Free Shots, Cheap Drinks, and Debauchery: Inside the World of Organized Pub Crawls
It all started at the Local Craft Food & Drink in Coral Gables. Throngs of people wearing Mardi Gras masquerade masks descended upon the bar to get their drink on this past Saturday. Fritz & Franz followed, then John Martin's, and at that point, well, things get a little hazy.
Organized boozing sounds like an oxymoron, but Miami-based company Last Call Pub Crawls proves otherwise. You might be thinking, "Why do I need a company to organize my drinking? I get drunk just fine on my own!" And, in a way, you're right. That's pretty much what we were thinking, too, as we drove up Le Jeune Road.
But we learned that for some Miami locals, pub crawling is a way of life. (Names have been withheld to protect the intoxicated.)
A pub crawl is more than an organized drinking tour. We spoke to several crawlers, both virgins and old pros -- wait, sorry, those were the hookers. (Look, we said we were a little drunk.) Besides the streetwalkers, we also spoke to both newbie and experienced pub crawlers, and much like going to confession on Sunday, everyone has a different reason for attending a pub crawl.
The Way it Works
Crawls are held in a neighborhood that contains several bars within walking distance of each other, for example Coral Gables or South Beach. Four to five bar stops are scheduled, for about an hour each. For $19.99 presale or $25 at the door, you get to drink at happy hour prices, usually 2-for-1 or half off drinks, and a free shot at each bar. As the hour comes to an end, the guides rally the crowd to move on to the next bar. Last Call organizes a crawl in some area of Miami almost every weekend.
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This is what we found most fascinating. We were expecting a bunch of dim-witted, Jersey Shore-esque frat boy types, but there was actually a good mix of people. Yes, there were a few Snookies, and plenty of "wooting" involved -- in fact, at Fritz & Franz, there was an even an attempt to get "the wave" going. But there were also some professionals and some hipsters among the 130 or so people that attended. Surprisingly, most of the crowd was female. Not surprisingly, most of the people appeared to be between the ages of 25 and 35.
You read that right -- 130 people attended the Coral Gables crawl, qualifying "pub crawlers" as a bona fide Miami subculture. And the city of Miami itself appeared to have created this niche. Most of the people we encountered were, like us, new to the crawl, and their most common answer we heard for why people joined the crawl was, "to meet new people." In a city like Miami, where people tend to ignore strangers unless they're exchanging insurance information after a fender bender, it's understandable to want to be in an environment where people are actually encouraged to talk to those around them.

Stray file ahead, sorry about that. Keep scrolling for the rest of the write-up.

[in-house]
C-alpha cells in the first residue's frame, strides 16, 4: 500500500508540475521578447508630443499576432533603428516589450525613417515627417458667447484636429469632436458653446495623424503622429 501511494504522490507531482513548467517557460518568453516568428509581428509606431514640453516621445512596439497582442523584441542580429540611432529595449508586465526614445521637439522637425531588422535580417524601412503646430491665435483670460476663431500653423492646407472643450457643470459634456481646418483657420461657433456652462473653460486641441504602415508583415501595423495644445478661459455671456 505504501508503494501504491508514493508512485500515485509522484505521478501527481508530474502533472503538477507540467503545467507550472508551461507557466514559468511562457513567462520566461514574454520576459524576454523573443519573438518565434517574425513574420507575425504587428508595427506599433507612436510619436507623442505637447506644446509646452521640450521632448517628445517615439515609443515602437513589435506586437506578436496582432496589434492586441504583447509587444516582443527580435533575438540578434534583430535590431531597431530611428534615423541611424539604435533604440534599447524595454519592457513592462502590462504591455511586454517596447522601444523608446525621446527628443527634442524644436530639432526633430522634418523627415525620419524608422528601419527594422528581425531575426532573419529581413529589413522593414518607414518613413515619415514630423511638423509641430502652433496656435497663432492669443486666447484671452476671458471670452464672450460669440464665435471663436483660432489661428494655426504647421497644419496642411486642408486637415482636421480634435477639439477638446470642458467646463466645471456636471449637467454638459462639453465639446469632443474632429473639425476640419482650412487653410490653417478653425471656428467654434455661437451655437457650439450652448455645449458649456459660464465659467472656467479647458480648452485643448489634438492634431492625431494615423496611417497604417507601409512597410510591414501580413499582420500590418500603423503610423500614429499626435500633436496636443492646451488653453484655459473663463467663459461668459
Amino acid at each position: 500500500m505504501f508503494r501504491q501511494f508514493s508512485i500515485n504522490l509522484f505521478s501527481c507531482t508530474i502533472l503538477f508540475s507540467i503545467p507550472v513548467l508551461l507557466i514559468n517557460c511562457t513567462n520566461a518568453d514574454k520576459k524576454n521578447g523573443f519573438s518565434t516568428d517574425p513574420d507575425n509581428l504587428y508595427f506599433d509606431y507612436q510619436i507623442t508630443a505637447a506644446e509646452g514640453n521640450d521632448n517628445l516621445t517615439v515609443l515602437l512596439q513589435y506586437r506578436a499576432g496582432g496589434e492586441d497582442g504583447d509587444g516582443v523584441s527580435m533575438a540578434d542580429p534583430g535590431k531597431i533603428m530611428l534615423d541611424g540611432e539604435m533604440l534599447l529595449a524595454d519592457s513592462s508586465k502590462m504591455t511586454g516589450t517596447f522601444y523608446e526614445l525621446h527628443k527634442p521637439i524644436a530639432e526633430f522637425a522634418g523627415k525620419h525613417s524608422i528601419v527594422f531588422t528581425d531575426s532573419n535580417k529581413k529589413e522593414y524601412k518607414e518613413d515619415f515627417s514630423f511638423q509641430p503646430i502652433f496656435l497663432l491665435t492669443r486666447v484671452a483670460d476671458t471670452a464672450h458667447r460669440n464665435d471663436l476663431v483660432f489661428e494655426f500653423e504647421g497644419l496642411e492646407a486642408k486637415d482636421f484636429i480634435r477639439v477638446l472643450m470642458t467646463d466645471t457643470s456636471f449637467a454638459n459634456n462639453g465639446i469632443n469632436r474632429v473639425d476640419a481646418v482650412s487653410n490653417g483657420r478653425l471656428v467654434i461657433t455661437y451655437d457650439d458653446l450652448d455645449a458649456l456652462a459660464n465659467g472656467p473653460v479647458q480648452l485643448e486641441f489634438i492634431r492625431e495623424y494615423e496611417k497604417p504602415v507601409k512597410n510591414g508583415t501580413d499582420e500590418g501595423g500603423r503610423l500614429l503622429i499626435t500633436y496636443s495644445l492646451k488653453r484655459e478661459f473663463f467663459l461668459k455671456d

The regulars, meanwhile, told us that they attend about twice a month and, while meeting new people is a nice bonus, the drink specials are what keep them coming back. Once again, in a city like Miami where a $100 bar tab is de rigueur, wanting half off the price of your weekend libations is also understandable.
As we said earlier, we heard plenty of woohoos and I'm so drunk right nows. But the vibe changes at each bar and as the night goes on. Much like a regular Saturday night, the later it gets, the more drunk you and your friends get. Towards the end, women stood on tables, possible threesomes were in the works, couples (uh, we assume they were couples) got very involved in PDA, and people passed out on sofas.
Want to meet new people, get drunk relatively cheaply, and give your brain the weekend off?We really do use our brains enough during the week, don't we? Joining a pub crawl is not a bad idea. At the very least, we'd say it's worth experiencing at least once. Just be prepared for the inevitable hangover the next morning.
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